Great to be a part of the @childdetention protest on Monday – check out our Facebook for photos & info! pic.twitter杭州桑拿会所,/ybCXIFdpgq

— Kidz4Kidz_AUS (@kidz4kidz_AUS) June 16, 2015

Mount St Benedict teacher Christina He has been helping the young group. 

She said it was important to get young people informed about asylum seekers around the world, as the issue dominated headlines not only in Australia, but overseas. 

“As teachers, we need to continue empowering our students to take learning beyond the classroom and contribute to the world respectfully and meaningfully throughout their schooling and beyond,” she said.

The video was launched in conjuction with World Humanitarian Day, a global celebration of people helping people.

The day is aimed at inspiring action and solidarity against conflict, torture, disease, famine, suffering and poor leadership that often turns a blind eye.

Kidz4Kidz_AUS are aiming to get 100,000 views of their video on their Facebook page and get the issue of children in detention trending on social media.

Suu Kyi won’t be Myanmar’s president – in name

Aung San Suu Kyi’s bid to become the next president of Myanmar has come to an end after her party named an alternative candidate.


The decision confirms Ms Suu Kyi could not convince military leaders to suspend the part of Myanmar’s constitution that disqualifies her from the presidency.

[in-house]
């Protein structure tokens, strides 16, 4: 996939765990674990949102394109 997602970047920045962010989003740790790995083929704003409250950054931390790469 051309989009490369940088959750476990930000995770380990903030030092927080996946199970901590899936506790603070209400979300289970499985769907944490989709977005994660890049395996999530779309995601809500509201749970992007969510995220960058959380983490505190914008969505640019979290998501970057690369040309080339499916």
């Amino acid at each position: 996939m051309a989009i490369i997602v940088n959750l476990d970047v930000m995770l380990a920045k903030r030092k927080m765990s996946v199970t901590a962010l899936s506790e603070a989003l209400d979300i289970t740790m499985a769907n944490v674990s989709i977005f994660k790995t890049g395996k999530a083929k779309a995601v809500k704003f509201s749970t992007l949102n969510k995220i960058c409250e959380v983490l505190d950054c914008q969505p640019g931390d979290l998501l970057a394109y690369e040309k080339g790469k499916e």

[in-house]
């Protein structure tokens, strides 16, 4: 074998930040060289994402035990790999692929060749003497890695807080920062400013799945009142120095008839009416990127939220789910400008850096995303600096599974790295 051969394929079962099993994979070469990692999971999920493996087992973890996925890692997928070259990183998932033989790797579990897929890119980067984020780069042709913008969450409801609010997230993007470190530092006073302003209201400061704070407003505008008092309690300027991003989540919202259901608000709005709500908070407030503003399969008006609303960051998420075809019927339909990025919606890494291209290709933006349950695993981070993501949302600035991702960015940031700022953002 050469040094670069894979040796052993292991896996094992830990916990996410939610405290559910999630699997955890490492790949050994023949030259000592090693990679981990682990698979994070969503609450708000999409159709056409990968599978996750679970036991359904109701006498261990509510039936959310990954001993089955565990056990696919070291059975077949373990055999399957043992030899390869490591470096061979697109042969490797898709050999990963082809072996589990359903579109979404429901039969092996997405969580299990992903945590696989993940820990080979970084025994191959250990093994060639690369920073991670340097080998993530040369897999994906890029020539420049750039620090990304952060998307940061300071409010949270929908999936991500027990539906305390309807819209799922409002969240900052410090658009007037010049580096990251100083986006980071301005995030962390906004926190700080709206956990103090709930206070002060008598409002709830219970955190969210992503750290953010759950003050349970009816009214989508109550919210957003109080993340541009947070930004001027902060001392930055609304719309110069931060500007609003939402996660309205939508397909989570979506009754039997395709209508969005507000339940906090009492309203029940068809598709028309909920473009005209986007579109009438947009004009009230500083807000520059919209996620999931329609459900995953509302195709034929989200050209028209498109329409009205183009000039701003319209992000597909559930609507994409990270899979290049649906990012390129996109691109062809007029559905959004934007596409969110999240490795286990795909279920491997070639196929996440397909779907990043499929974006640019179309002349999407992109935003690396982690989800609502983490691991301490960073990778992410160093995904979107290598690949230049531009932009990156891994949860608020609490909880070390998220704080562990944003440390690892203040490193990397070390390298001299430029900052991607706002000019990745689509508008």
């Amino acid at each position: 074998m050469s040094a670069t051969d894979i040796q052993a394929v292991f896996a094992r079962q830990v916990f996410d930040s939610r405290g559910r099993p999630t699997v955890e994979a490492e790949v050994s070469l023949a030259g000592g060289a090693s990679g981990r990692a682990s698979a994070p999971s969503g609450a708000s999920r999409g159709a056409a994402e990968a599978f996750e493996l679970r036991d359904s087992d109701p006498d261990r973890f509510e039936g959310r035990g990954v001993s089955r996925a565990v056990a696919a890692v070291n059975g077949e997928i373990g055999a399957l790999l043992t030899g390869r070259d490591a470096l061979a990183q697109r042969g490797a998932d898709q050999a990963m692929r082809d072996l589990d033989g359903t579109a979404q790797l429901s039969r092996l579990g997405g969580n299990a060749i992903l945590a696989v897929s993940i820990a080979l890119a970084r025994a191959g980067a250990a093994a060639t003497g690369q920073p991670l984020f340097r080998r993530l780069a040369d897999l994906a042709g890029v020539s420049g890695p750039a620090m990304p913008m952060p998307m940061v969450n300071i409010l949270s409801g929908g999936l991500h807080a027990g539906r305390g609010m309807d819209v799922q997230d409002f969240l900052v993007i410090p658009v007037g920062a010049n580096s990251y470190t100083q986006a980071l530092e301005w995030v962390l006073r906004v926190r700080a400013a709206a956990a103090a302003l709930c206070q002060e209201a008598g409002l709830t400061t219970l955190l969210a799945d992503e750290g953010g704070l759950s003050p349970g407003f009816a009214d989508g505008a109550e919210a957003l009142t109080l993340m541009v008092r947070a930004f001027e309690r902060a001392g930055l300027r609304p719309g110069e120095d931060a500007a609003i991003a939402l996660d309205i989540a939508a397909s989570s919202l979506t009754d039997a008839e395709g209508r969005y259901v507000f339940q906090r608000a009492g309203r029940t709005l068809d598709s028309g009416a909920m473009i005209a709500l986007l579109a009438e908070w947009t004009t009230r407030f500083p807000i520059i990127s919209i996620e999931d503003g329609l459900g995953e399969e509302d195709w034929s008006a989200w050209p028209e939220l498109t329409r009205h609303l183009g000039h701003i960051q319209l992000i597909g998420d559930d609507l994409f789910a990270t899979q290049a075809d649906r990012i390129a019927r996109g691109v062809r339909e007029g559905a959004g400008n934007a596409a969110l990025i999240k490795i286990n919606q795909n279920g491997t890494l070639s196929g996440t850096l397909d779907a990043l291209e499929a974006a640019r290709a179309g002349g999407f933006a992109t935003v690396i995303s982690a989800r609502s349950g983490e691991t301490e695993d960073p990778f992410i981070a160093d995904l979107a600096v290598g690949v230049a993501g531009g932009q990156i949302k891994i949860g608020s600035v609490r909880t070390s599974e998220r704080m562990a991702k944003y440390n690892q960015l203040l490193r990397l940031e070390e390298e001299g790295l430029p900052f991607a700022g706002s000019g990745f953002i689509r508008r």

But she will likely lead the country by proxy, with her close confidant Htin Kyaw now expected to win the presidency.

Pro-democracy leader Aung San Suu Kyi has missed out on becoming Myanmar’s president.

That comes despite her National League for Democracy party sweeping 80 per cent of the contested seats at last year’s election, the country’s first openly contested one in 25 years.

Many of her fellow party members say they are disappointed at the news.

(Translated) “Aung San Suu Kyi was born and lives here. She is the daughter of our hero, Aung San. Why shouldn’t she be president? We need to work to change the law that stops such a person becoming the president, with the support of the people.”

Myanmar’s constitution bars Ms Suu Kyi from the presidency with a clause that disqualifies anyone whose spouse or children have foreign passports.